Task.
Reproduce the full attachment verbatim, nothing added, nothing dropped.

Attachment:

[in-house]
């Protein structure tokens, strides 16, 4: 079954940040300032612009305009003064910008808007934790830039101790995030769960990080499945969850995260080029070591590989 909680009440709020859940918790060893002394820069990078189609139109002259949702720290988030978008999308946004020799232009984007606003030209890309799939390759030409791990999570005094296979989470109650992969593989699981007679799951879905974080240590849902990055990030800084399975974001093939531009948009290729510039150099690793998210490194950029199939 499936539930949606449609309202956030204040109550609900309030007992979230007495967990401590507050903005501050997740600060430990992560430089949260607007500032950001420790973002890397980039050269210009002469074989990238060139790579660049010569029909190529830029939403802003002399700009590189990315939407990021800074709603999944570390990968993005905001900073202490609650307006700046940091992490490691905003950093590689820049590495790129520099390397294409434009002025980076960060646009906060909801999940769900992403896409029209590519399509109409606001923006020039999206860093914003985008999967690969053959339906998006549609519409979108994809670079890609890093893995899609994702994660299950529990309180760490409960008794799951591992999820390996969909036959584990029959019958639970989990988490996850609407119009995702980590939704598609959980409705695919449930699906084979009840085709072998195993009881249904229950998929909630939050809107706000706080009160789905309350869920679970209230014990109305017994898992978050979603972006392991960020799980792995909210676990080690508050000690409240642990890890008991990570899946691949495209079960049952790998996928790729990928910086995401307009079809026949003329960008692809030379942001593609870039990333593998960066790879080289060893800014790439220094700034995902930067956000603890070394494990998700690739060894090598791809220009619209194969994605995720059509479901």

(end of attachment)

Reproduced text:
[in-house]
């Protein structure tokens, strides 16, 4: 079954940040300032612009305009003064910008808007934790830039101790995030769960990080499945969850995260080029070591590989 909680009440709020859940918790060893002394820069990078189609139109002259949702720290988030978008999308946004020799232009984007606003030209890309799939390759030409791990999570005094296979989470109650992969593989699981007679799951879905974080240590849902990055990030800084399975974001093939531009948009290729510039150099690793998210490194950029199939 499936539930949606449609309202956030204040109550609900309030007992979230007495967990401590507050903005501050997740600060430990992560430089949260607007500032950001420790973002890397980039050269210009002469074989990238060139790579660049010569029909190529830029939403802003002399700009590189990315939407990021800074709603999944570390990968993005905001900073202490609650307006700046940091992490490691905003950093590689820049590495790129520099390397294409434009002025980076960060646009906060909801999940769900992403896409029209590519399509109409606001923006020039999206860093914003985008999967690969053959339906998006549609519409979108994809670079890609890093893995899609994702994660299950529990309180760490409960008794799951591992999820390996969909036959584990029959019958639970989990988490996850609407119009995702980590939704598609959980409705695919449930699906084979009840085709072998195993009881249904229950998929909630939050809107706000706080009160789905309350869920679970209230014990109305017994898992978050979603972006392991960020799980792995909210676990080690508050000690409240642990890890008991990570899946691949495209079960049952790998996928790729990928910086995401307009079809026949003329960008692809030379942001593609870039990333593998960066790879080289060893800014790439220094700034995902930067956000603890070394494990998700690739060894090598791809220009619209194969994605995720059509479901």